A Northwestern University joint initiative of Medill School of Journalism, Media, Integrated Marketing Communications and the Robert R. McCormick School of Engineering & Applied Science. Northwestern University joint initiative of Medill & McCormick School of Engineering.
Blog: May 2013

Mohammed Haddad on his journey from computer science to Al Jazeera data driven storyteller

Mohommed Haddad

I first met Mohamed Haddad two years ago at a media conference in Doha, the purpose of which was to discuss the ways in which technology was affecting media. At the time, few people had a better view of those changes than Haddad. The “Arab Spring” was in full bloom and Haddad’s employer, Al Jazeera, was at the center of it covering revolutions relentlessly as country after country faced demonstrations — Tunisia, Egypt, Yemen, Bahrain, Syria, and more. With few reporters on the ground in some of these countries, networks often relied on new technology — specifically social media — to get first-person accounts. Here, Haddad talks about working at Al Jazeera during the revolutions and his transition from general technologist to editorial technologist.

Beyond spreadsheets for CAR reporters: Algorithms

The lightning talks at NICAR are often the highlight of the computer-assisted reporting conference, but Chase Davis (who recently did a Q&A with us) really grabbed my attention with his “Five Algorithms in Five Minutes” talk, complete with a mic drop. So much so, that three months later I’m still thinking about it and all of the ways that I might put these algorithms to use. NICAR coincided with my internship at The

Claudia Núñez on Chicago Migrahack, hackathons and tolerance

Claudia Núñez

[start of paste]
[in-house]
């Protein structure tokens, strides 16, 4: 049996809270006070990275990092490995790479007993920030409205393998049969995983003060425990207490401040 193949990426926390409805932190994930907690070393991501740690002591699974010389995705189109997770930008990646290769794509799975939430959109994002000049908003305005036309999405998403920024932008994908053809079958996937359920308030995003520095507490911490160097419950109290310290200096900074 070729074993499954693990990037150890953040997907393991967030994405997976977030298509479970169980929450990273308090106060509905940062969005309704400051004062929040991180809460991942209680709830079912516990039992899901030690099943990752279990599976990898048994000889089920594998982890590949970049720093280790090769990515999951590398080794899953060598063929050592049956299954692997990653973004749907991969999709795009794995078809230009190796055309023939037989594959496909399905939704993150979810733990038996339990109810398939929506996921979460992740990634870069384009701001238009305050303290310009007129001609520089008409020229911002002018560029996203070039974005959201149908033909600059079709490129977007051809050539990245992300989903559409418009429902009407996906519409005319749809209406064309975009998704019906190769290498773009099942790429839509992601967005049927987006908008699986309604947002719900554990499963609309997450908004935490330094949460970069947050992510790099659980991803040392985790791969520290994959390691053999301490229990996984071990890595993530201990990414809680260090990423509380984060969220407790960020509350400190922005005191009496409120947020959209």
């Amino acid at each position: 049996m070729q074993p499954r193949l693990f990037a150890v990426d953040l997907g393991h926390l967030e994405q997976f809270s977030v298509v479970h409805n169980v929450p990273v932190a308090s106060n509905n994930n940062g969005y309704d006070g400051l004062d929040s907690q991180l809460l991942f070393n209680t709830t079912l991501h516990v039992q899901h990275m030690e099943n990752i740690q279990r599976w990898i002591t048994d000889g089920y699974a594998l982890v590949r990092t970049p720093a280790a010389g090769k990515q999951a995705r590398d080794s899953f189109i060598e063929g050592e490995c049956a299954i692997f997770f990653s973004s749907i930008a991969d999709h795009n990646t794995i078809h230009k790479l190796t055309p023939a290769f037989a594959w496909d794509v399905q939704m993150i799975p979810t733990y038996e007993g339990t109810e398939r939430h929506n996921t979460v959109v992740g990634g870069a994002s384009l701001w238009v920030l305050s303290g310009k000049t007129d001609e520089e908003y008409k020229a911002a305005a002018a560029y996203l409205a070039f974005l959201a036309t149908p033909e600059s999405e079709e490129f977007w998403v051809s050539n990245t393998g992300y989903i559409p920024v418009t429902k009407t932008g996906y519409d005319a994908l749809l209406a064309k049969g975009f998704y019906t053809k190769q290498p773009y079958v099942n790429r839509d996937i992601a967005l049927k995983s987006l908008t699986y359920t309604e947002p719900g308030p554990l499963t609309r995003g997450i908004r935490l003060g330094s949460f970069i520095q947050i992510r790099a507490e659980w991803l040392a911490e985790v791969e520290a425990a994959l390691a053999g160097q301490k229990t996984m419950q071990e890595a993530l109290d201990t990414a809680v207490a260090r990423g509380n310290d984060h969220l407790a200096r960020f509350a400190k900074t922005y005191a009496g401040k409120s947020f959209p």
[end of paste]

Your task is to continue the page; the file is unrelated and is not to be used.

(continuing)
Propelled by a journalist’s skepticism, Claudia Nuñez questioned the data driving front page New York Times and decided she needed to develop her own analysis skills. Shortly after, she earned a John S. Knight Journalism fellowship, where she developed RDataVox, an online data visualization network for ethnic media journalists and non-profit organizations. Last December in Los Angeles, Nuñez organized a large scale hackathon on the topic of immigration. Now, working with the Institute for Justice in Journalism, she is organizing a follow-up event, the Chicago Migrahack. In advance of the event, we asked her a few questions.

National Day of Civic Hacking Comes to Chicago

National Day of Civic Hacking

Hackers, unite! For the first time, civic hackers across the nation will come together to participate in one of the largest collaborative hacking projects, National Day of Civic Hacking. The initial idea came from the White House’s desire to establish programming that increased government transparency. They reached out to hacking organizations like SecondMuse to help organize hackathon events across the country. These events will use data released by federal agencies to build useful

Chase Davis on data-driven decision making for news projects

Chase Davis

If a model exists for the type of young journalist everyone’s talking about and pining for these days, Chase Davis is probably it. He graduated from the University of Missouri in 2006 with a journalism degree and some solid reporting chops thanks to time at the Boston Globe, Milwaukee Journal Sentinel and a few other name-brand newspapers. But then he went and made a name for himself by applying machine learning, natural language processing, and statistics to his work. Check out his Five Algorithms in Five Minutes talk at this year’s NICAR. He served as director of technology at the Center for Investigative Reporting, helped to build and launch the Texas Tribune, and recently took a job as assistant editor for interactive news at The New York Times. Basically, he’s a guy worth paying attention to…

Travis Swicegood’s real world data lessons from Texas Tribune

travis swicegood

Travis Swicegood, director of technology at  Texas Tribune, spoke this week at the latest Hacks/Hackers Chicago Meet-up about the challenges of working with public data — real world data, as Swicegood calls it. There are plenty of challenges in collecting, managing and presenting data from a state the size of Texas — 26 million people, 254 counties, five major cities and a gross state economy of $1.2 trillion. Swicegood shared just a few